From the relatively narrow street frontage it is impossible to guess that behind the factory goes on and on, ending with the litho departments. Before then there is the digital room, home to the company’s latest investment. This is a Xerox iGen5, the only one in London and the south east to be able to offer each of the three additional colours that the technology offers.
These have a double impact. Printwell can print some of the most awkward corporate colours on a digital press and it can deliver four-colour print with a jump off the page impact by using orange, blue or green to add oomph into what be an otherwise flat image.
The samples that have been printed during the commissioning process justify the claims for impact if not those for colour consistency and automation that Xerox has built into the press. It shares the family look of the older iGens, but the youngest member of the family is easily the smartest.
The consistency during a run and for repeat runs and across substrates will be key to persuading image sensitive customers who treasure their brand image to the extent of insisting on litho printing that the iGen5 can provide short runs and personalisation without compromising that crucial PMS colour. The fifth colour is added as part of the standard printing process so does not slow the machine in any way.
The larger sheet, enabling the company to print six pages of A4 instead of four, creates a further dimension to the advantages of the technology.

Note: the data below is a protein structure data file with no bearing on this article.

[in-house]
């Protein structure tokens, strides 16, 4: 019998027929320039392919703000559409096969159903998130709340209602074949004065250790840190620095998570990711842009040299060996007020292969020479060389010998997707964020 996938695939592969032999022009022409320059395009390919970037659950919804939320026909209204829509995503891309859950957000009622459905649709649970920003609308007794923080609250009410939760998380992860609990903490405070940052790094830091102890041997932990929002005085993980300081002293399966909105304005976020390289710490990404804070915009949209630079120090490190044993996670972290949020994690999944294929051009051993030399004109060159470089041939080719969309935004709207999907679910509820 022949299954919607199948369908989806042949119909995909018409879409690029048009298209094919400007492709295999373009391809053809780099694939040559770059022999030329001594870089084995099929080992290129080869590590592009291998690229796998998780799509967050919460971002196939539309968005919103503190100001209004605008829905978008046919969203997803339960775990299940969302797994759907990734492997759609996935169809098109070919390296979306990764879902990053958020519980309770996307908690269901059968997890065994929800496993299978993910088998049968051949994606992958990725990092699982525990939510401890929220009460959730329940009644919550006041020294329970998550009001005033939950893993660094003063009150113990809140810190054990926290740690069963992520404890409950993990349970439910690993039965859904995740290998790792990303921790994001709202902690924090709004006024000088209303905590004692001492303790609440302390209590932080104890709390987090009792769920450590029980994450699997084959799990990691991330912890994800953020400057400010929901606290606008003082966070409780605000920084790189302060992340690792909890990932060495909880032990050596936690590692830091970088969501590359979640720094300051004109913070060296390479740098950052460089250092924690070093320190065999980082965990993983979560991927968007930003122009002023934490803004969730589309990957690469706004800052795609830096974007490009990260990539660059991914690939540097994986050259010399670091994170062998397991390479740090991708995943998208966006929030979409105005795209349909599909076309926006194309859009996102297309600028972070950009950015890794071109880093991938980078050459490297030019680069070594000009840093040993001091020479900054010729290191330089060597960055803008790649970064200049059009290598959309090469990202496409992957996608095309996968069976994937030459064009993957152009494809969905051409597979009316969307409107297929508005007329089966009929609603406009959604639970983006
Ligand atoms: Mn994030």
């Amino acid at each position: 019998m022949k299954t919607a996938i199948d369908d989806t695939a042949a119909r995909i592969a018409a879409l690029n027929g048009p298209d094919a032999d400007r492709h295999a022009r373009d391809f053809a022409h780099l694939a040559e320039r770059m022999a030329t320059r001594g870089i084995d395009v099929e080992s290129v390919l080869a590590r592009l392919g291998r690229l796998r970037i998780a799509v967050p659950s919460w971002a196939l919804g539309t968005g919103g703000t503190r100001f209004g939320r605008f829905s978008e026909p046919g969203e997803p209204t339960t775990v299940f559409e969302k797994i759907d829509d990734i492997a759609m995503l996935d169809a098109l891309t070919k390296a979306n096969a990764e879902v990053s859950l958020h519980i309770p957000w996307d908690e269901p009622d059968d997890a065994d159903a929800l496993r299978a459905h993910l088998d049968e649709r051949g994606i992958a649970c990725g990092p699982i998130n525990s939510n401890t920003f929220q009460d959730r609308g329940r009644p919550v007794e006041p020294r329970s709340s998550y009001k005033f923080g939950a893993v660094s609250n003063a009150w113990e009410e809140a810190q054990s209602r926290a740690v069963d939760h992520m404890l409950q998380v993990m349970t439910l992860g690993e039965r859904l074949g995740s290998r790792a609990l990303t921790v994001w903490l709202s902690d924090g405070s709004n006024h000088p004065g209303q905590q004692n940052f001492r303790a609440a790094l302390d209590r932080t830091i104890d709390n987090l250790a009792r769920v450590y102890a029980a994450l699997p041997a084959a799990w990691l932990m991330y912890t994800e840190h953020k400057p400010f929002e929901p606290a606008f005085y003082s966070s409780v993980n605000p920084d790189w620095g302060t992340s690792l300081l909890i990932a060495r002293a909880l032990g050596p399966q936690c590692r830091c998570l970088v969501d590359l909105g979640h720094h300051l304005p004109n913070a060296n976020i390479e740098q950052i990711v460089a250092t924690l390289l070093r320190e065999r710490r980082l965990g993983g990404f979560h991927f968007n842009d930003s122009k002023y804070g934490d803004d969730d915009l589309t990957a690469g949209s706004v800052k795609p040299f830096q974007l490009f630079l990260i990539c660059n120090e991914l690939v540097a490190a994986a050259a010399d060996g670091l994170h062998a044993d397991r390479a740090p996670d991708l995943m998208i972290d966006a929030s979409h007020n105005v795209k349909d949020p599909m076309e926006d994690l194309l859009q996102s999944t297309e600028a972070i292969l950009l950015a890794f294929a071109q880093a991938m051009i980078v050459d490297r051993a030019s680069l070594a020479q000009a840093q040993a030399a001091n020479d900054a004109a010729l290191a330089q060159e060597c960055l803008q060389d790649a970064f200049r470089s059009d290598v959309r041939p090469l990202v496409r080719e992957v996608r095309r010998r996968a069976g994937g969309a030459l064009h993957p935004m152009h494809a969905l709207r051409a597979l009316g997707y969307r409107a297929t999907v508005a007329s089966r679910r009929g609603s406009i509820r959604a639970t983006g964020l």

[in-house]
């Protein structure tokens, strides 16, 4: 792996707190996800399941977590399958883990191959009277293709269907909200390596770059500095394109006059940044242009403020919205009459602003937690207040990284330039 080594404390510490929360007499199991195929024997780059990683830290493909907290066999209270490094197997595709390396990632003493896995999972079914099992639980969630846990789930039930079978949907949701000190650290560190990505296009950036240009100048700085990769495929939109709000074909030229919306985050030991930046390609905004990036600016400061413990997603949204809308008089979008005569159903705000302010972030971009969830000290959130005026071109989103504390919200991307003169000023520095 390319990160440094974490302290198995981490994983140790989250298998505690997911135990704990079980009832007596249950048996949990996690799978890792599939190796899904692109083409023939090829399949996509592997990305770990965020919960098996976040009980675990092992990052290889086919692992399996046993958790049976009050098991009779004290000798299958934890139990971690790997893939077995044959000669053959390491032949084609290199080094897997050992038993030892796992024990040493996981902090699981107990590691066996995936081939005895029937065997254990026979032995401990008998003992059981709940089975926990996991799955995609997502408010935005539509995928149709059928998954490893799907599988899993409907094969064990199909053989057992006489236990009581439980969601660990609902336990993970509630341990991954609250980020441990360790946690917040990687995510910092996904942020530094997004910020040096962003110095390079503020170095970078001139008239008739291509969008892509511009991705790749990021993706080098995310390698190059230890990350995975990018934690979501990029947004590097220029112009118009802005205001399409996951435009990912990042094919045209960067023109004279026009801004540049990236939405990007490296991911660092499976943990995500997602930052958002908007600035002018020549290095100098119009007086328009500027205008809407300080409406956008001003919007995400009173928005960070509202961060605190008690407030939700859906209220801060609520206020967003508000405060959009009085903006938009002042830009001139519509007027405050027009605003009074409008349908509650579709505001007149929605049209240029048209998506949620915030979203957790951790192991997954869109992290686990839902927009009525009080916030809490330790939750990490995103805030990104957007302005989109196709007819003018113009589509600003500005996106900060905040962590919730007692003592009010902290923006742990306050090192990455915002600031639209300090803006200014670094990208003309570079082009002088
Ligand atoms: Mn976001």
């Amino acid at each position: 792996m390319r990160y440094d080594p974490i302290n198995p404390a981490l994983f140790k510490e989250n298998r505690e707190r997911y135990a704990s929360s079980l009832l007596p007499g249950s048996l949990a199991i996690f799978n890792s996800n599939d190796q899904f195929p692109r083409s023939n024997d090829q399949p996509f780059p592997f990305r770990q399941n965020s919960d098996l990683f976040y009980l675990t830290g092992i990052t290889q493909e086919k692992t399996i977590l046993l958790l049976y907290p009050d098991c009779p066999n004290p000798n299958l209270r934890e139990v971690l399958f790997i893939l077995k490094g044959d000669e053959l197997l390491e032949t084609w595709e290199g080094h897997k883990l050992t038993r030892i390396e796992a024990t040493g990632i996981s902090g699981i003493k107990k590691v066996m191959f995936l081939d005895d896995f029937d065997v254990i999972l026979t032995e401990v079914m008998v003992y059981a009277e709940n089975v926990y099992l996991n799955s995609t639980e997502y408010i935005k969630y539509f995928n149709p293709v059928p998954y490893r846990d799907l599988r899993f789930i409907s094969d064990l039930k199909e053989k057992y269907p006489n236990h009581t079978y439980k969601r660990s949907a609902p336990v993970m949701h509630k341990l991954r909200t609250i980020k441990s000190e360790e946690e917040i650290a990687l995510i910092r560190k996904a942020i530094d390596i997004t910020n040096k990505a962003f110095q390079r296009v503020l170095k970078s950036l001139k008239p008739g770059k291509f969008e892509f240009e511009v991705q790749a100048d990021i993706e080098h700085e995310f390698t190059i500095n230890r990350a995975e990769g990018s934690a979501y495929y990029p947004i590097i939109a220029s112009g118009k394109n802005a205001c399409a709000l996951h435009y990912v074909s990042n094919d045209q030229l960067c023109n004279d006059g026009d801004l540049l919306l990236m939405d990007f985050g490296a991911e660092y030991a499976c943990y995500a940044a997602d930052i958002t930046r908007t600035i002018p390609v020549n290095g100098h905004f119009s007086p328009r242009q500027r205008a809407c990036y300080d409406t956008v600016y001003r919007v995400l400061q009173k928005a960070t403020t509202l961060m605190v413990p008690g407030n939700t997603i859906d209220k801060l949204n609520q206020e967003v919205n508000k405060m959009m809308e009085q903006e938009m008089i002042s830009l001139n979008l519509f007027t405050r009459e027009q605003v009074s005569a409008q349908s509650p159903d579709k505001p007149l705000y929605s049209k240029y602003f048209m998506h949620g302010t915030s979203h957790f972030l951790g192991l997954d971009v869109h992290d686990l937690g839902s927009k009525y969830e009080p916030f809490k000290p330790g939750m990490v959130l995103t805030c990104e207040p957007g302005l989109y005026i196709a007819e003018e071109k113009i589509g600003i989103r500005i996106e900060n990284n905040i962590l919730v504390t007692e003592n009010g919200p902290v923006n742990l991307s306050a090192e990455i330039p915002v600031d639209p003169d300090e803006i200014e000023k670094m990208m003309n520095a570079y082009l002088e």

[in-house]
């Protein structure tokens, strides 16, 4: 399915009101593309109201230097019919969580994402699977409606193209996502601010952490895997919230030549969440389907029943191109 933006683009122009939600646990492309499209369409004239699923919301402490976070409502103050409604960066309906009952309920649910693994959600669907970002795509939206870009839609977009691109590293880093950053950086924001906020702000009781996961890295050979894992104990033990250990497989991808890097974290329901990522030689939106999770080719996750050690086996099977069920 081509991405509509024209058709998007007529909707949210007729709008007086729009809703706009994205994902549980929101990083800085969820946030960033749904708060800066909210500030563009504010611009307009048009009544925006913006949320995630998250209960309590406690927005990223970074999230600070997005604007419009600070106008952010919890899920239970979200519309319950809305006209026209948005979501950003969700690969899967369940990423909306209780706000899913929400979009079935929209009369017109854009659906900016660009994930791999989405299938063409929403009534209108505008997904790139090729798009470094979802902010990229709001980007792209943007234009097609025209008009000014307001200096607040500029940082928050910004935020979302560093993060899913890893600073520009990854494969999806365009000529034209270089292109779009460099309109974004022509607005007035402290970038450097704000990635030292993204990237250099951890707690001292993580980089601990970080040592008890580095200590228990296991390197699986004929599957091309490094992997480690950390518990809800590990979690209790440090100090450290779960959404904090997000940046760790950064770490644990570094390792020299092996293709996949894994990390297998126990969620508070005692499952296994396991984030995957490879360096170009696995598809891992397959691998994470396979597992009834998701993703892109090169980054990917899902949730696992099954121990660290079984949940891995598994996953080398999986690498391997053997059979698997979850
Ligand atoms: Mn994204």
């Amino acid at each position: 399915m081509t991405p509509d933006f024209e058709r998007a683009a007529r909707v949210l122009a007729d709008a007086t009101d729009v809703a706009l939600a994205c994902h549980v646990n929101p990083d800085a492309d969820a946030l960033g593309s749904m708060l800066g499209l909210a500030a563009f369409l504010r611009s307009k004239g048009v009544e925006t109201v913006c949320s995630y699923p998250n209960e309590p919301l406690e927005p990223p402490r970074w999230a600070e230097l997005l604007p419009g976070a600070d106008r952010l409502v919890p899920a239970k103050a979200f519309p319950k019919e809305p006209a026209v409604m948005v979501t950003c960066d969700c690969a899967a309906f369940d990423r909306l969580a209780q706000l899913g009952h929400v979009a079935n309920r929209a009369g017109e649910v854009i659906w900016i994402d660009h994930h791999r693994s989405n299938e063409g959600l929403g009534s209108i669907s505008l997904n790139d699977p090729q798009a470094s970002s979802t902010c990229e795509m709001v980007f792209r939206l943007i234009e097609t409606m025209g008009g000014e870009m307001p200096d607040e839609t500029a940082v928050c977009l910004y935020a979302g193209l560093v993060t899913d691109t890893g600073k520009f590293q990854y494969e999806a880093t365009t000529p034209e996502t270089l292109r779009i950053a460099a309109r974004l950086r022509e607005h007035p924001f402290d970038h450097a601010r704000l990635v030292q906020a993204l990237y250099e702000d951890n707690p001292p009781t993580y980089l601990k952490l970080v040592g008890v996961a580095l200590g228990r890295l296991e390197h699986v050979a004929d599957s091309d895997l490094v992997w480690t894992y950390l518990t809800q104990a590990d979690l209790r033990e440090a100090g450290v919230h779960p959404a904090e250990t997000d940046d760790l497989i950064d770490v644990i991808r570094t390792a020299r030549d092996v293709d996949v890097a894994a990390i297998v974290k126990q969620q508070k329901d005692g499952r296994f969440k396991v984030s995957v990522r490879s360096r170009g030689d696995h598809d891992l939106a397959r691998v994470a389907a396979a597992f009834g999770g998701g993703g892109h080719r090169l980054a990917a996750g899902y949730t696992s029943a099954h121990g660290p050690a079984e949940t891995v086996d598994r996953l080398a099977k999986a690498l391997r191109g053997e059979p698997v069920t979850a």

“It sits between SRA3 and B2 digital printing, is more environmentally friendly than some technologies and offers the productivity before you get to inkjet printing. And it delivers quality that I never thought that digital would ever reach,” says Ghor. “And this quality has changed the mindset of our litho press operators.”
There is no more belief that switching to running the digital press is a second best choice or that the understanding of colour is being replaced with a push button approach where there is no room for operator intervention.
The iGen5 comes with a dedicated version of the EFI Fiery Rip that allows the press operators to adjust colour much as they might on a litho press, increasing magenta here or dropping the level of cyan perhaps. The big difference, says commercial manager John Smith who began his career as a press minder, is there is no concern about tracking issues that result.
Instead the operator identifies where the colour change is needed using a cursor to mask off an area and the change applied. The software will make suggestions about the use of the fifth colour in a four-colour image showing how this will improve the image, but allowing the operator to step in. “It gives us the control that we have on a litho press to adjust colour,” says Smith.